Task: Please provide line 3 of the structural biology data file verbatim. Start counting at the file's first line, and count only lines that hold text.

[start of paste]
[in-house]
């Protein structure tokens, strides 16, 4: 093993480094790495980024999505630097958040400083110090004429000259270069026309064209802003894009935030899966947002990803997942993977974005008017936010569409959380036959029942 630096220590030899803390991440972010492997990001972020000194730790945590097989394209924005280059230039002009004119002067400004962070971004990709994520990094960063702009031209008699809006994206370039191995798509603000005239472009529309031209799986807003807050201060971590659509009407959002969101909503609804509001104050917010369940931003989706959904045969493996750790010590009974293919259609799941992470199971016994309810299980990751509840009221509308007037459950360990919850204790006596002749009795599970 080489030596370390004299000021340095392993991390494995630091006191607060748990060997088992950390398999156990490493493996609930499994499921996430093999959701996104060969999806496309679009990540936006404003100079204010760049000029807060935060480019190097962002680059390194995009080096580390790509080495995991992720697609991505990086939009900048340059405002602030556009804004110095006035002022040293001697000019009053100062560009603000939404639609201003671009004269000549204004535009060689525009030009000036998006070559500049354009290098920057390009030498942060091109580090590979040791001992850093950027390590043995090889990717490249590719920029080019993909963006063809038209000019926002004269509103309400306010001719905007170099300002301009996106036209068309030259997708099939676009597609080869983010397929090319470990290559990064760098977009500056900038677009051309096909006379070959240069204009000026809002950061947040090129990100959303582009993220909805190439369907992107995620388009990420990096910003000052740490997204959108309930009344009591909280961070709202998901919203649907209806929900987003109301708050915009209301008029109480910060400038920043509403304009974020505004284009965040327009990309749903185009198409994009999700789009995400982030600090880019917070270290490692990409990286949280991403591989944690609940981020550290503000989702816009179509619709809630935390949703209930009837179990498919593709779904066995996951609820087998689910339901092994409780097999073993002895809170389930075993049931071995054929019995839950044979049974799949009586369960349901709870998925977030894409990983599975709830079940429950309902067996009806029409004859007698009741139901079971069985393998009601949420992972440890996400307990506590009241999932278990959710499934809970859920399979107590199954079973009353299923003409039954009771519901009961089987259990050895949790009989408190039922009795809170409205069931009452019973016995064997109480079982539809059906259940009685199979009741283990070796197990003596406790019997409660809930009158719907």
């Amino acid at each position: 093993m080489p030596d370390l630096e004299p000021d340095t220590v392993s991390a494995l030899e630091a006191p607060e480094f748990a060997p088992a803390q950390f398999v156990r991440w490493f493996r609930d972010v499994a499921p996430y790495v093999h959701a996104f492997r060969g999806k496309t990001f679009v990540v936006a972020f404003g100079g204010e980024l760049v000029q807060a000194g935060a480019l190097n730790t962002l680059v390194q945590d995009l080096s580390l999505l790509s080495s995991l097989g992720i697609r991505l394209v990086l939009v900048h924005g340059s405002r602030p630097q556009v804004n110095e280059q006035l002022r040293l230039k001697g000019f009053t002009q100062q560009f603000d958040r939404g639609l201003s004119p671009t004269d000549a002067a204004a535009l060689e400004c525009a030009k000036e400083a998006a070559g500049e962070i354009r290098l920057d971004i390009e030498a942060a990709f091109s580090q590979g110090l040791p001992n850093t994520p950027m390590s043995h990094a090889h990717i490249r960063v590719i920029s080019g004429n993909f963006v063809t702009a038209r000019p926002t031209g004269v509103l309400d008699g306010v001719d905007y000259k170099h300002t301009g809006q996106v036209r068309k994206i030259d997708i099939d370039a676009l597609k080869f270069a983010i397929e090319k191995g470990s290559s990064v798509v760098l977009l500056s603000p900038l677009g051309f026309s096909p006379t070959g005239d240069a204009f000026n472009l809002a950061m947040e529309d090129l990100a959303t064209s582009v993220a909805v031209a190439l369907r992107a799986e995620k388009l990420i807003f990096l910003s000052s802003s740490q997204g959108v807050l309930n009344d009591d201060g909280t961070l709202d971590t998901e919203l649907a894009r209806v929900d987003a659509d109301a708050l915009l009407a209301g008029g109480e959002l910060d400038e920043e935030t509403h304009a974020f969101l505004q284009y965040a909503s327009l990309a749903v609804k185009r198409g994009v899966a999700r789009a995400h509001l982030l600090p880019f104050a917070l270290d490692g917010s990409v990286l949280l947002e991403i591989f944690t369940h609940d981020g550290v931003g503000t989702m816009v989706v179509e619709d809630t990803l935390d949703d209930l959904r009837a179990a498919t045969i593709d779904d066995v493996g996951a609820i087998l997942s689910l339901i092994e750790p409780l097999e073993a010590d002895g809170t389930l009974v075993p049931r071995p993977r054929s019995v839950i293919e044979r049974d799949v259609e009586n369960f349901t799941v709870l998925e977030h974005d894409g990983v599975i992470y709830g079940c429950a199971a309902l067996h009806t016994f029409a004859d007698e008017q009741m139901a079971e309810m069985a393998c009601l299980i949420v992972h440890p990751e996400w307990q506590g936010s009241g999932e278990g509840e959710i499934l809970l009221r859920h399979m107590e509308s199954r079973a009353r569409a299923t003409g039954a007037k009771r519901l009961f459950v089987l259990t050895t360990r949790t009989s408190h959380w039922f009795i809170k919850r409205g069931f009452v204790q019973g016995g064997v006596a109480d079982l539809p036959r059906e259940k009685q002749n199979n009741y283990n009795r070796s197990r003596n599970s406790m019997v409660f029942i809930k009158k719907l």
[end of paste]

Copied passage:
């Amino acid at each position: 093993m080489p030596d370390l630096e004299p000021d340095t220590v392993s991390a494995l030899e630091a006191p607060e480094f748990a060997p088992a803390q950390f398999v156990r991440w490493f493996r609930d972010v499994a499921p996430y790495v093999h959701a996104f492997r060969g999806k496309t990001f679009v990540v936006a972020f404003g100079g204010e980024l760049v000029q807060a000194g935060a480019l190097n730790t962002l680059v390194q945590d995009l080096s580390l999505l790509s080495s995991l097989g992720i697609r991505l394209v990086l939009v900048h924005g340059s405002r602030p630097q556009v804004n110095e280059q006035l002022r040293l230039k001697g000019f009053t002009q100062q560009f603000d958040r939404g639609l201003s004119p671009t004269d000549a002067a204004a535009l060689e400004c525009a030009k000036e400083a998006a070559g500049e962070i354009r290098l920057d971004i390009e030498a942060a990709f091109s580090q590979g110090l040791p001992n850093t994520p950027m390590s043995h990094a090889h990717i490249r960063v590719i920029s080019g004429n993909f963006v063809t702009a038209r000019p926002t031209g004269v509103l309400d008699g306010v001719d905007y000259k170099h300002t301009g809006q996106v036209r068309k994206i030259d997708i099939d370039a676009l597609k080869f270069a983010i397929e090319k191995g470990s290559s990064v798509v760098l977009l500056s603000p900038l677009g051309f026309s096909p006379t070959g005239d240069a204009f000026n472009l809002a950061m947040e529309d090129l990100a959303t064209s582009v993220a909805v031209a190439l369907r992107a799986e995620k388009l990420i807003f990096l910003s000052s802003s740490q997204g959108v807050l309930n009344d009591d201060g909280t961070l709202d971590t998901e919203l649907a894009r209806v929900d987003a659509d109301a708050l915009l009407a209301g008029g109480e959002l910060d400038e920043e935030t509403h304009a974020f969101l505004q284009y965040a909503s327009l990309a749903v609804k185009r198409g994009v899966a999700r789009a995400h509001l982030l600090p880019f104050a917070l270290d490692g917010s990409v990286l949280l947002e991403i591989f944690t369940h609940d981020g550290v931003g503000t989702m816009v989706v179509e619709d809630t990803l935390d949703d209930l959904r009837a179990a498919t045969i593709d779904d066995v493996g996951a609820i087998l997942s689910l339901i092994e750790p409780l097999e073993a010590d002895g809170t389930l009974v075993p049931r071995p993977r054929s019995v839950i293919e044979r049974d799949v259609e009586n369960f349901t799941v709870l998925e977030h974005d894409g990983v599975i992470y709830g079940c429950a199971a309902l067996h009806t016994f029409a004859d007698e008017q009741m139901a079971e309810m069985a393998c009601l299980i949420v992972h440890p990751e996400w307990q506590g936010s009241g999932e278990g509840e959710i499934l809970l009221r859920h399979m107590e509308s199954r079973a009353r569409a299923t003409g039954a007037k009771r519901l009961f459950v089987l259990t050895t360990r949790t009989s408190h959380w039922f009795i809170k919850r409205g069931f009452v204790q019973g016995g064997v006596a109480d079982l539809p036959r059906e259940k009685q002749n199979n009741y283990n009795r070796s197990r003596n599970s406790m019997v409660f029942i809930k009158k719907l």